Heart survivor shines light on women’s heart health, ‘ladies, you are worth it.’
Lauren on the Boston Marathon course during the 2016 race.
Alumni runner and heart survivor, Lauren Pino, is taking over our blog this week to shine a light on women's heart health during American Heart Month.
Usually when someone tells you that, “you have a big heart,” they are complimenting your empathetic and compassionate spirit; however, when a cardiologist tells you this, while you are lying on an examination table in a hospital gown, staring at an echocardiogram screen… the phrase takes on a very different meaning.
When I was 24 years old, I was diagnosed with an enlarged heart due to an undiagnosed and untreated congenital heart defect, called a patent ductus arteriosus (PDA). PDA is a persistent opening between two major blood vessels leading from the heart. This opening is a normal part of the fetal circulation system that usually closes shortly after birth, but for me, it did not. If left untreated, a PDA allows poorly oxygenated blood to flow in the wrong direction in the body, causing the left side of the heart to enlarge, which greatly increases the risk for stroke. Due to the PDA, I was essentially a ticking time bomb that could go off at any moment.
You may be wondering, “how can a congenital heart defect go undiagnosed?” Unfortunately, it is more common than you think. Since I was a young, active child with “only” a heart murmur, it was overlooked as benign. I didn’t experience crushing chest pain. No weakness in my left side. I wasn’t experiencing any of the typical heart symptoms that are associated with heart disease, so my parents didn’t question the diagnosis and trusted the physician’s judgement, just as many parents would.
It wasn’t until high school, when I began playing endurance sports, that I noticed I couldn’t keep up with my teammates, no matter how hard I tried. I would find myself huffing and puffing on the sidelines and vomiting because of overexertion.
I don’t think I need to tell you how attractive that was… especially when the football players would run by. It was not a good look for a teenage girl.
I didn’t speak up because I thought, “out of breath” just meant “out of shape,” so I pushed myself harder on the field and joined a gym to increase my strength. I improved my eating habits, and in doing so, lost over 50 pounds. I had done everything right, but I still couldn’t keep up.
It was then that I was diagnosed with exercise induced asthma and prescribed an inhaler to use before playing sports. As I’m sure you can guess, the inhaler didn’t do much good.
Even though I was discouraged, I was determined, so I continued to push myself on the field, and in the gym, all the while the left side of my heart was continuing to grow larger, and my risk of stroke was increasing.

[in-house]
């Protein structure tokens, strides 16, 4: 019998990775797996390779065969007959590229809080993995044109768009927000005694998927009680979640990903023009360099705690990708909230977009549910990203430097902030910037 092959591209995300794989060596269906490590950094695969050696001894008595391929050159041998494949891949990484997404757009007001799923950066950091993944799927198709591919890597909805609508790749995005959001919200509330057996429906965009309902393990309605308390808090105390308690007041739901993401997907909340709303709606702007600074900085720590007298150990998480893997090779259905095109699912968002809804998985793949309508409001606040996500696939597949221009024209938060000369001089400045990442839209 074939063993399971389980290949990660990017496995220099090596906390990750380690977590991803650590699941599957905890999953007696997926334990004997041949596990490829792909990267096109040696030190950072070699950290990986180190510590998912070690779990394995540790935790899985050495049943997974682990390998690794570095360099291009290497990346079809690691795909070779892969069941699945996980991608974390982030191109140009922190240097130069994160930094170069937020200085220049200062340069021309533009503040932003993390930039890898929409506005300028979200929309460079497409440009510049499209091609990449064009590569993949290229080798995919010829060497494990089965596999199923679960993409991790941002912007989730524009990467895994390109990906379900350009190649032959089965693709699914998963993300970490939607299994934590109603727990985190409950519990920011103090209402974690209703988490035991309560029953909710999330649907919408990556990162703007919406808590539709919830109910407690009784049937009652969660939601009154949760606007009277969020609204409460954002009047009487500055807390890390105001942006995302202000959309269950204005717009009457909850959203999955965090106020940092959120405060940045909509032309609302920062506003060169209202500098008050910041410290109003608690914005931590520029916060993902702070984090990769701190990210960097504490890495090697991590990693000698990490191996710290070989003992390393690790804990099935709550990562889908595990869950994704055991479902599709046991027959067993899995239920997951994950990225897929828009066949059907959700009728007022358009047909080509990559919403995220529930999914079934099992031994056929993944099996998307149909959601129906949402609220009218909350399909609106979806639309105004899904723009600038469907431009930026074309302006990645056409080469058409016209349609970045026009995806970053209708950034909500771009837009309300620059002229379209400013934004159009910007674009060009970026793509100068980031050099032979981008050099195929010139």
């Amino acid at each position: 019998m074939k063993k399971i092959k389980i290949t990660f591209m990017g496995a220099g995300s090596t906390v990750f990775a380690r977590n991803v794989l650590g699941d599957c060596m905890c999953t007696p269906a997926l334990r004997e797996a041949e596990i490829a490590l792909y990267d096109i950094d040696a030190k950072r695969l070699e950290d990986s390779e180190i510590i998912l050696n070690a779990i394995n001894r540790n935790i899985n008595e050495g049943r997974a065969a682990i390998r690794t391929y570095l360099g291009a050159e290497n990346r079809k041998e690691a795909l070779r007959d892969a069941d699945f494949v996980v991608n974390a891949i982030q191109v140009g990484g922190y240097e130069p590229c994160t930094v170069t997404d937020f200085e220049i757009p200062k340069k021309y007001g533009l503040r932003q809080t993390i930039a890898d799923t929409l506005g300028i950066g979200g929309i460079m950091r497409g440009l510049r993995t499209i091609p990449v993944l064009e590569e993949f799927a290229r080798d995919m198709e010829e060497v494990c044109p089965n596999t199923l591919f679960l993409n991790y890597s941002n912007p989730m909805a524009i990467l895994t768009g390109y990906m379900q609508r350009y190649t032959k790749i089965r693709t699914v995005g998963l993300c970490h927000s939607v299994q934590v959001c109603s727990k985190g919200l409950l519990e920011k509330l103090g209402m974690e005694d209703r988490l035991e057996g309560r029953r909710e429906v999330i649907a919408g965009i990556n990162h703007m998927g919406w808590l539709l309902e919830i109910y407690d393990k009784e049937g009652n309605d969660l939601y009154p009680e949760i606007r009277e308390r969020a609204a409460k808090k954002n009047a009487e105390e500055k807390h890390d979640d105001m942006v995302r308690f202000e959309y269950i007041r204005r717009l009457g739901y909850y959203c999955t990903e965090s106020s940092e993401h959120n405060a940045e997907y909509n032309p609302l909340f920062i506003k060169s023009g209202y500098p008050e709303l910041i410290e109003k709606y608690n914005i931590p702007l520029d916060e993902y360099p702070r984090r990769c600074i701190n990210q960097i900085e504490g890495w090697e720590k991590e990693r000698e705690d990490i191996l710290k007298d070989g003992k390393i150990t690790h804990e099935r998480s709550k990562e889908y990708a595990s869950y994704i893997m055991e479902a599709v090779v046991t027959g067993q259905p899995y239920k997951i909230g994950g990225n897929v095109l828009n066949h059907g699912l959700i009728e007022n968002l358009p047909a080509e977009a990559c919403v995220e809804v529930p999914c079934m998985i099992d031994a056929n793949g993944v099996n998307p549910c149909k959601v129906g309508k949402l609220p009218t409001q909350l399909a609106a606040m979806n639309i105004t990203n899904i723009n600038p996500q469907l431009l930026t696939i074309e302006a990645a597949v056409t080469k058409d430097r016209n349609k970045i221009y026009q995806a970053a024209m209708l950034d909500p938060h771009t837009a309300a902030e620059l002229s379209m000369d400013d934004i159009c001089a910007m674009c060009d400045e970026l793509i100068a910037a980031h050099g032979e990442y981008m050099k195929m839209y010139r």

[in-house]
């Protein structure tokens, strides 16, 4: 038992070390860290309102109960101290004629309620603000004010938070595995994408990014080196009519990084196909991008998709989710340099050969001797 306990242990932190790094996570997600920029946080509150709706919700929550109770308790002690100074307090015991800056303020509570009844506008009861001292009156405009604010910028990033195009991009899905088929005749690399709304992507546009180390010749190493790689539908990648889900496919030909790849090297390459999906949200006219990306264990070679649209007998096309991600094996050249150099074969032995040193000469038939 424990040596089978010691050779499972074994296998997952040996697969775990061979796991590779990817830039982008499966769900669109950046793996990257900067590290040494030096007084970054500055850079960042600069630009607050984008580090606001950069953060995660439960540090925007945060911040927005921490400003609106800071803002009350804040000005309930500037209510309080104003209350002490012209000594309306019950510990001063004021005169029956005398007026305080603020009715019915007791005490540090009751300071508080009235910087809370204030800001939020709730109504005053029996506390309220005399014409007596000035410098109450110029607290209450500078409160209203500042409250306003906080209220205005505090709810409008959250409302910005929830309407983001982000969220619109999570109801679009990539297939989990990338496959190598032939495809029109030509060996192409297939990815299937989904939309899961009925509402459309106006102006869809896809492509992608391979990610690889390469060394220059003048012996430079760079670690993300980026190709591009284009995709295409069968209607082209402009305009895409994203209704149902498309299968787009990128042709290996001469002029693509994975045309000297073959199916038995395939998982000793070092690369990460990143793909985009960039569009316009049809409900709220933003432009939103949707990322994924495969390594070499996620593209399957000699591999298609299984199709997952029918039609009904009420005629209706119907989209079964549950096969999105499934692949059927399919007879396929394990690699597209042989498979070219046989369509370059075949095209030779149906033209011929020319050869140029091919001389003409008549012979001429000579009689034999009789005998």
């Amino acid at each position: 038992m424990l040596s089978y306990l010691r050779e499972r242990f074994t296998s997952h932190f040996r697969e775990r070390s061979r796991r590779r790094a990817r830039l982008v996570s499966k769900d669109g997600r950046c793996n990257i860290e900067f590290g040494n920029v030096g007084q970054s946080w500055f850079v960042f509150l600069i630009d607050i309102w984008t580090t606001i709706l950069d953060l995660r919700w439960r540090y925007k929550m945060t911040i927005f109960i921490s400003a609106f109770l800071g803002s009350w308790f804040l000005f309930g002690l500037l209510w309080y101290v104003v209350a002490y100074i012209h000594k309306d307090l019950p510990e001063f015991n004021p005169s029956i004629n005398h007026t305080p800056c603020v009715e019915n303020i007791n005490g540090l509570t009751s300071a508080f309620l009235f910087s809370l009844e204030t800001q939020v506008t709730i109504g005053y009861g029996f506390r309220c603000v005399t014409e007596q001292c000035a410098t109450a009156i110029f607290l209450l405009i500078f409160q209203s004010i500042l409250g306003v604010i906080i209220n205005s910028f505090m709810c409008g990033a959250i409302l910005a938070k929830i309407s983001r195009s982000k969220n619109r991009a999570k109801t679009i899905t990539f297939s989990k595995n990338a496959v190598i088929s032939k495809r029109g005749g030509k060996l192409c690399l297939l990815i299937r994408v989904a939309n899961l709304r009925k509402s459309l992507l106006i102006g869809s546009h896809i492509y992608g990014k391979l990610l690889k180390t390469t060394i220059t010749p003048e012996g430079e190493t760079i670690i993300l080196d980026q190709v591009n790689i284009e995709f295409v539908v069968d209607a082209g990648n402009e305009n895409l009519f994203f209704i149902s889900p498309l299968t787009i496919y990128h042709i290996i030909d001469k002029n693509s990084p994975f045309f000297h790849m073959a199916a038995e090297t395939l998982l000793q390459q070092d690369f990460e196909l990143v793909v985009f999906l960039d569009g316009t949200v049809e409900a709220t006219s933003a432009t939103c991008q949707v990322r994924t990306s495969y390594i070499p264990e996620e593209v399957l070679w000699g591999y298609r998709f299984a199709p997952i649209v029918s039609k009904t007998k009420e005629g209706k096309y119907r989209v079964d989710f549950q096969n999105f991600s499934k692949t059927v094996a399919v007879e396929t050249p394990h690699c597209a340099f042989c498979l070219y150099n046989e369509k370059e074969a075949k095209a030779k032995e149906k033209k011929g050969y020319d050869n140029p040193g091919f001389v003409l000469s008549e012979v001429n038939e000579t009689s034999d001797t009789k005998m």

It wasn’t until 2006, during my yearly physical with a new physician, that my diagnosis was ever questioned. It was a routine exam until she pressed her stethoscope to my chest and listened to my heart for the first time. As she was listening, I remember rambling on about my wedding and honeymoon plans the following month to fill the silence. I will never forget how her friendly smile slowly faded, and her relaxed composure became more rigid, as she moved the diaphragm around my chest, placed her hand on my shoulder, and whispered, “sshhh.”
When she finished listening to my heart, she looked at me with a puzzled expression and asked if I knew that I had a heart murmur. I replied, “yes, but it’s fine. I’ve had it since I was born and it’s benign.” She reassured me that everything was probably fine, but ordered an EKG test, “just to be on the safe side.”
Maybe it was the worried look on her face, or maybe it was the way she quickly opened her laptop and typed up the order… but, from that moment on, a part of me knew that this young doctor knew something that I didn’t and because of that, had just saved my life.
And just like that, cake tastings and wedding dress fittings were replaced with echocardiograms, Holter monitors and stress tests.Exactly one month before my wedding, I underwent a transcatheter occlusion procedure that closed the hole in
my heart. Then, on June 25th, I was able to walk down the aisle and give my heart to the love of my life, just as planned.
Fifteen years, two children, four Boston Marathons, and countless echocardiograms and red dresses later, I am still being told I have a “big heart,” but now it’s because I have dedicated my personal and professional life towards educating and advocating for women’s heart disease prevention as a Registered Nurse Health Coach, runner for Tedy’s Team, and spokeswoman for the Go Red for Women campaign with the American Heart Association.
I joined Tedy’s Team in 2015, to run as a proud heart survivor with a team that is made up of heart and stroke survivors, and those running to honor loved ones. I have since ran 4 Boston Marathons, countless other road races, and cheered my husband, Anthony, on as he ran the 2017 Boston Marathon with Tedy’s Team in my honor.
Although training for the Boston Marathon in the treacherous New England weather, while balancing working mom life is challenging to say the least, I would do it all over again in a heartbeat. Why? Simply because I can. There was a time in my life when I couldn’t run and there may be a time in the future when I can no longer run, but now is not that time. I will continue to “run with heart” and tell my story to shine a well-deserved light on women’s heart health.
My heart still isn’t perfect, but I love it nonetheless. This heart month, I encourage you to show your heart some love by knowing your numbers and understanding the factors that increase your risk for heart disease and stroke.
Ladies, you are worth it.
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